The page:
Medical simulation is a branch of simulation technology related to education and training in medical fields of various industries. It can involve simulated human patients, educational documents with detailed simulated animations, casualty assessment in homeland security and military situations, and...

      s
    • Module 6: research ethics
      Research ethics
      Research ethics involves the application of fundamental ethical principles to a variety of topics involving scientific research. These include the design and implementation of research involving human experimentation, animal experimentation, various aspects of academic scandal, including scientific...

      , doctoring, and communication
  • Semesters 4, 5
    • Module 4: required clinical clerkships
    • Module 6: doctoring, communication, and patient safety
  • Semesters 6, 7, 8
    • Module 5: electives, selectives, "frontiers in medicine," (during which updates to medical science are discussed) and the required scholarly pursuit
    • Module 6: communication, and bioethics
      Bioethics
      Bioethics is the study of controversial ethics brought about by advances in biology and medicine. Bioethicists are concerned with the ethical questions that arise in the relationships among life sciences, biotechnology, medicine, politics, law, and philosophy....



In addition to the MD curriculum, the school offers certificate programs in global health, women's health, community health, clinical neuroscience, and aging. There is also a combined degree option with the MD degree in combination with Doctor of Philosophy
Doctor of Philosophy
Doctor of Philosophy, abbreviated as Ph.D., PhD, D.Phil., or DPhil , in English-speaking countries, is a postgraduate academic degree awarded by universities...

 (Ph.D.), Juris Doctor
Juris Doctor
Juris Doctor is a professional doctorate and first professional graduate degree in law.The degree was first awarded by Harvard University in the United States in the late 19th century and was created as a modern version of the old European doctor of law degree Juris Doctor (see etymology and...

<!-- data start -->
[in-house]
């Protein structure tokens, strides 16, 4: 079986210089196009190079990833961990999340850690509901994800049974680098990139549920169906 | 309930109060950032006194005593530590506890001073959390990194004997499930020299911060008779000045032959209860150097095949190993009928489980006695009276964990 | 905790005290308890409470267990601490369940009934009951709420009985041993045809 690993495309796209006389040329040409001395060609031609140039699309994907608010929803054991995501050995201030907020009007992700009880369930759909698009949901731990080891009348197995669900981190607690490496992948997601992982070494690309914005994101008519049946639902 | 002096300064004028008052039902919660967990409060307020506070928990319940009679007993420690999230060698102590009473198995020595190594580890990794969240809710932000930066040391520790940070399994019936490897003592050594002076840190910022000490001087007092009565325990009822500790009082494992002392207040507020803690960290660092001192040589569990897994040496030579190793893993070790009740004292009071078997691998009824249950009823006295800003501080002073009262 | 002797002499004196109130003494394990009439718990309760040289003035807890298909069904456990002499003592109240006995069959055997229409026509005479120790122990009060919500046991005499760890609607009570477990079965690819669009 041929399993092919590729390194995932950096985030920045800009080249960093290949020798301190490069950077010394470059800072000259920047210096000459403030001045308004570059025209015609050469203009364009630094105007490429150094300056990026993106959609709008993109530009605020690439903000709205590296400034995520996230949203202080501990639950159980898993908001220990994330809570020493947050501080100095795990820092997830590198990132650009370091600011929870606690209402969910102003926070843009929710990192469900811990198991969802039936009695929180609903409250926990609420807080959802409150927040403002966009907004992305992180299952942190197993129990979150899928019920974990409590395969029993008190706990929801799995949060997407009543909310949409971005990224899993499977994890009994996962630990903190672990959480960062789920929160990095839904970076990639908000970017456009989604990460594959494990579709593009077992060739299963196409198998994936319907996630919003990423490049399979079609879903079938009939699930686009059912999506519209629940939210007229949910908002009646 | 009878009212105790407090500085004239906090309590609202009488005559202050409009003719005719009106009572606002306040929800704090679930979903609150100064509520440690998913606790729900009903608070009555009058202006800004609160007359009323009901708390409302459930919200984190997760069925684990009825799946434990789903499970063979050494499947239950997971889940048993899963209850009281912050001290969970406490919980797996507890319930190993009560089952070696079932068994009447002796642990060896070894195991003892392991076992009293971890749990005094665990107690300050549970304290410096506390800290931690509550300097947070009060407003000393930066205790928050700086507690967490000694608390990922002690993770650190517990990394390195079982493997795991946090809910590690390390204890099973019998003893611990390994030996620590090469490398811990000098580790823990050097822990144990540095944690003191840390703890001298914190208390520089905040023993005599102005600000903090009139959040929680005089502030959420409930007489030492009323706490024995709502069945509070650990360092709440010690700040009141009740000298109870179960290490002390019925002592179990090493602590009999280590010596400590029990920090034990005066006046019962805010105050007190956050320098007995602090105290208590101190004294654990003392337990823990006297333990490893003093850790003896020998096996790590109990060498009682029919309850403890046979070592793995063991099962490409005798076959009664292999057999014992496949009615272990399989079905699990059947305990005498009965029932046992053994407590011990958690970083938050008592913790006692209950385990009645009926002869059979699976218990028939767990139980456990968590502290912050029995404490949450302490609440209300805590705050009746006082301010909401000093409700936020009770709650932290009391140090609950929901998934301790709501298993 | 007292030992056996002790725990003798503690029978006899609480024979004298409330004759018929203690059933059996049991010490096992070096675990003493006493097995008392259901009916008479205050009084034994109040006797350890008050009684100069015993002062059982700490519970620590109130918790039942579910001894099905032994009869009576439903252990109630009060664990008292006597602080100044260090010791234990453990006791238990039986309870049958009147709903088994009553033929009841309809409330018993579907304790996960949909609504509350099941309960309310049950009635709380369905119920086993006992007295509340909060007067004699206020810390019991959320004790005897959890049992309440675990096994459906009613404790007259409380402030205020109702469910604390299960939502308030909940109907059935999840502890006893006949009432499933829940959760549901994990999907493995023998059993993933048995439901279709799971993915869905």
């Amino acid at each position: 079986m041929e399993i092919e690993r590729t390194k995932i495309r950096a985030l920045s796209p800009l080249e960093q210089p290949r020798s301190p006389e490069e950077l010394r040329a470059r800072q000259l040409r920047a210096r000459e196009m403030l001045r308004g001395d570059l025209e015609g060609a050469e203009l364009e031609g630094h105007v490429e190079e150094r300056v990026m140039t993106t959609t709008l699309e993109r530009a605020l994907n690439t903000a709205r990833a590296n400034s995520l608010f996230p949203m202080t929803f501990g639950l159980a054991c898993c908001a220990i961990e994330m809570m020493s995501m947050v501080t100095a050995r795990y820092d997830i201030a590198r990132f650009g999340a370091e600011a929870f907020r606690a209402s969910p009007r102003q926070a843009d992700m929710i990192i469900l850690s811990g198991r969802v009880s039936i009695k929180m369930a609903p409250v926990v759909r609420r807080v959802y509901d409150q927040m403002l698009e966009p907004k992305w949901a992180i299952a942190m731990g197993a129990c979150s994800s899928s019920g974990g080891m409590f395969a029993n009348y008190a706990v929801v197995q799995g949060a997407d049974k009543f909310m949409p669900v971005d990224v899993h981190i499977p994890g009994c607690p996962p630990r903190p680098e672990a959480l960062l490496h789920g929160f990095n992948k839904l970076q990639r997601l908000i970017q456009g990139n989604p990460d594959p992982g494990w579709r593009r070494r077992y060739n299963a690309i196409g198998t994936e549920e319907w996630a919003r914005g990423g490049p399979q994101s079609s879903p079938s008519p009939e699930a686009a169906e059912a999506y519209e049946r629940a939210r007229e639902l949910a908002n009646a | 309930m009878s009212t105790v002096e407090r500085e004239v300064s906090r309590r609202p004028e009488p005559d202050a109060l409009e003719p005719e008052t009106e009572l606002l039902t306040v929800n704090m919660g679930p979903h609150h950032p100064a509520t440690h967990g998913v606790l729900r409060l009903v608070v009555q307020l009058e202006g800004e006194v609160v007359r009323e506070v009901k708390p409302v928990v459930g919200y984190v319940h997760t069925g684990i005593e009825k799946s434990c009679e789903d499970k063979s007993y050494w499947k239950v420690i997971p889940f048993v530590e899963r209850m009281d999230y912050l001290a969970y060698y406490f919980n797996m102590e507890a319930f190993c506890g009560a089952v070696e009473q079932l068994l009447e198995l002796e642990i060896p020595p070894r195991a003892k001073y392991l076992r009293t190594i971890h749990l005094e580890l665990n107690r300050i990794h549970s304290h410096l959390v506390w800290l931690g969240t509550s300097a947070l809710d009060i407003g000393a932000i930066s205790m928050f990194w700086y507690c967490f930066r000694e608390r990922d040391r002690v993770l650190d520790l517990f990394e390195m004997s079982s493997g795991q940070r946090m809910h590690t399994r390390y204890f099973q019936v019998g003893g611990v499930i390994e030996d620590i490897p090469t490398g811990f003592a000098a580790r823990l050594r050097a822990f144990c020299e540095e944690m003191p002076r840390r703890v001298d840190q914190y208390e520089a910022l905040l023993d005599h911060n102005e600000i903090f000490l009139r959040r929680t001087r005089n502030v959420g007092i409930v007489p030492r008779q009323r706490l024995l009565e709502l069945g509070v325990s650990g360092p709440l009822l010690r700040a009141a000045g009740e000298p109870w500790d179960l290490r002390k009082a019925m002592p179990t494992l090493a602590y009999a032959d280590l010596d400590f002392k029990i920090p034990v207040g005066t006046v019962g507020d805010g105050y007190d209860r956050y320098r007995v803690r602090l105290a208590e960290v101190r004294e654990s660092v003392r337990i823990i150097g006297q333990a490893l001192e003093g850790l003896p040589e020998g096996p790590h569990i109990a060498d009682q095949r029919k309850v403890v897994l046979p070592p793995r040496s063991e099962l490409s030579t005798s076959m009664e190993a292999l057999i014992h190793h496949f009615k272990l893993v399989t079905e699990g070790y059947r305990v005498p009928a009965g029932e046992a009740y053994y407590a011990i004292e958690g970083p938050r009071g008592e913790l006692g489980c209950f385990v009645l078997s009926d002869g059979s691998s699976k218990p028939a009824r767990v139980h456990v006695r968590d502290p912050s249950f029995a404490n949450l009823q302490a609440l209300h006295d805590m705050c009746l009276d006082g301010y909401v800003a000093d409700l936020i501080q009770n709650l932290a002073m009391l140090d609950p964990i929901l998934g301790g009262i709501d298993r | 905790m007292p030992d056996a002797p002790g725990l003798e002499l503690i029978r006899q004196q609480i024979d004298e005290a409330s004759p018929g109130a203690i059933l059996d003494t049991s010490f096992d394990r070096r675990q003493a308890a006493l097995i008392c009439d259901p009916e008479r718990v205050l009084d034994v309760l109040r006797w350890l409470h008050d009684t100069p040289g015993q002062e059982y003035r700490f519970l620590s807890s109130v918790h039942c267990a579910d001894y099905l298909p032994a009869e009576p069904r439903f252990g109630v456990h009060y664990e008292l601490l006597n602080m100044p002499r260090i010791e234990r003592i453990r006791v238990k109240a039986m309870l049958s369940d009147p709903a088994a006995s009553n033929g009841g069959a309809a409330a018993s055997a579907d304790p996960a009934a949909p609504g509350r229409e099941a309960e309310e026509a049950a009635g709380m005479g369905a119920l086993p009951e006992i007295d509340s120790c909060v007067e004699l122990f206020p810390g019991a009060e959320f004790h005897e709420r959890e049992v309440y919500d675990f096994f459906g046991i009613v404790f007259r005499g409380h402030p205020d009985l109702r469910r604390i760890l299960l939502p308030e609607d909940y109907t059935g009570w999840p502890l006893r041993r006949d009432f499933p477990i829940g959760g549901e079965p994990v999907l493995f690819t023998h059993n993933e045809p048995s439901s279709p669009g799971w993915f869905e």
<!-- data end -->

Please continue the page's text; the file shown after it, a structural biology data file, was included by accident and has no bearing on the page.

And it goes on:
(JD), Master of Business Administration
Master of Business Administration
The Master of Business Administration is a :master's degree in business administration, which attracts people from a wide range of academic disciplines. The MBA designation originated in the United States, emerging from the late 19th century as the country industrialized and companies sought out...

 (MBA), Master of Bioethics
Bioethics
Bioethics is the study of controversial ethics brought about by advances in biology and medicine. Bioethicists are concerned with the ethical questions that arise in the relationships among life sciences, biotechnology, medicine, politics, law, and philosophy....

 (MBE), Master of Science in Clinical Epidemiology (MSCE), Master of Science in Translational Research
Translational research
Translational research is a way of thinking about and conducting scientific research to make the results of research applicable to the population under study and is practised in the natural and biological, behavioural, and social sciences...

 (MTR), Master of Public Health
Public health
Public health is "the science and art of preventing disease, prolonging life and promoting health through the organized efforts and informed choices of society, organizations, public and private, communities and individuals" . It is concerned with threats to health based on population health...

 (MPH), and Master of Science in Health Policy Research (MSHP). There also exists the option for an extra year to pursue various avenues, including research or finishing the requirements for a second degree.

Biomedical Graduate Studies



Biomedical Graduate Studies, contained within the Perelman School of Medicine, was established in 1985 and serves as the academic home within the University of Pennsylvania for roughly 700 students pursuing a PhD in the basic biomedical sciences. BGS consists of more than 600 faculty members across seven Penn schools and several associated institutes including Wistar Institute